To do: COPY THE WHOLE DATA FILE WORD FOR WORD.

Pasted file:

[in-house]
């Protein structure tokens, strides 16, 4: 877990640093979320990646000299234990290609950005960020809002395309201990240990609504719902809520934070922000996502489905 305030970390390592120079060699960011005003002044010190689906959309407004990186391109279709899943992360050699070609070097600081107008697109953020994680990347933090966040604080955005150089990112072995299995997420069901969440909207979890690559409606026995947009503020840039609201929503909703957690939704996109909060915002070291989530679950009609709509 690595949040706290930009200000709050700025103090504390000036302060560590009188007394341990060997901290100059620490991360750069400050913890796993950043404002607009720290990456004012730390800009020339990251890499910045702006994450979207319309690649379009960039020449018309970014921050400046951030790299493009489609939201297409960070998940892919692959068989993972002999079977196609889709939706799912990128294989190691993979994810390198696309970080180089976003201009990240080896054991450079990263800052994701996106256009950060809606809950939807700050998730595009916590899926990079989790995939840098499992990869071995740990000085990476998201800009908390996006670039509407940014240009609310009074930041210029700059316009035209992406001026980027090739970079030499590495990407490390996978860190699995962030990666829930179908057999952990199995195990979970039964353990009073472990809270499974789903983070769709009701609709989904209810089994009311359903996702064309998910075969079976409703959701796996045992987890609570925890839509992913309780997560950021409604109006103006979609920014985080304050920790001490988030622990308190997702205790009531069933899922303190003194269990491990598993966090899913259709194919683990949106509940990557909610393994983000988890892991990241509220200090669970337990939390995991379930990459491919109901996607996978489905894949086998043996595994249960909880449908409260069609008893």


[in-house]
């Protein structure tokens, strides 16, 4: 877990640093979320990646000299234990290609950005960020809002395309201990240990609504719902809520934070922000996502489905 305030970390390592120079060699960011005003002044010190689906959309407004990186391109279709899943992360050699070609070097600081107008697109953020994680990347933090966040604080955005150089990112072995299995997420069901969440909207979890690559409606026995947009503020840039609201929503909703957690939704996109909060915002070291989530679950009609709509 690595949040706290930009200000709050700025103090504390000036302060560590009188007394341990060997901290100059620490991360750069400050913890796993950043404002607009720290990456004012730390800009020339990251890499910045702006994450979207319309690649379009960039020449018309970014921050400046951030790299493009489609939201297409960070998940892919692959068989993972002999079977196609889709939706799912990128294989190691993979994810390198696309970080180089976003201009990240080896054991450079990263800052994701996106256009950060809606809950939807700050998730595009916590899926990079989790995939840098499992990869071995740990000085990476998201800009908390996006670039509407940014240009609310009074930041210029700059316009035209992406001026980027090739970079030499590495990407490390996978860190699995962030990666829930179908057999952990199995195990979970039964353990009073472990809270499974789903983070769709009701609709989904209810089994009311359903996702064309998910075969079976409703959701796996045992987890609570925890839509992913309780997560950021409604109006103006979609920014985080304050920790001490988030622990308190997702205790009531069933899922303190003194269990491990598993966090899913259709194919683990949106509940990557909610393994983000988890892991990241509220200090669970337990939390995991379930990459491919109901996607996978489905894949086998043996595994249960909880449908409260069609008893």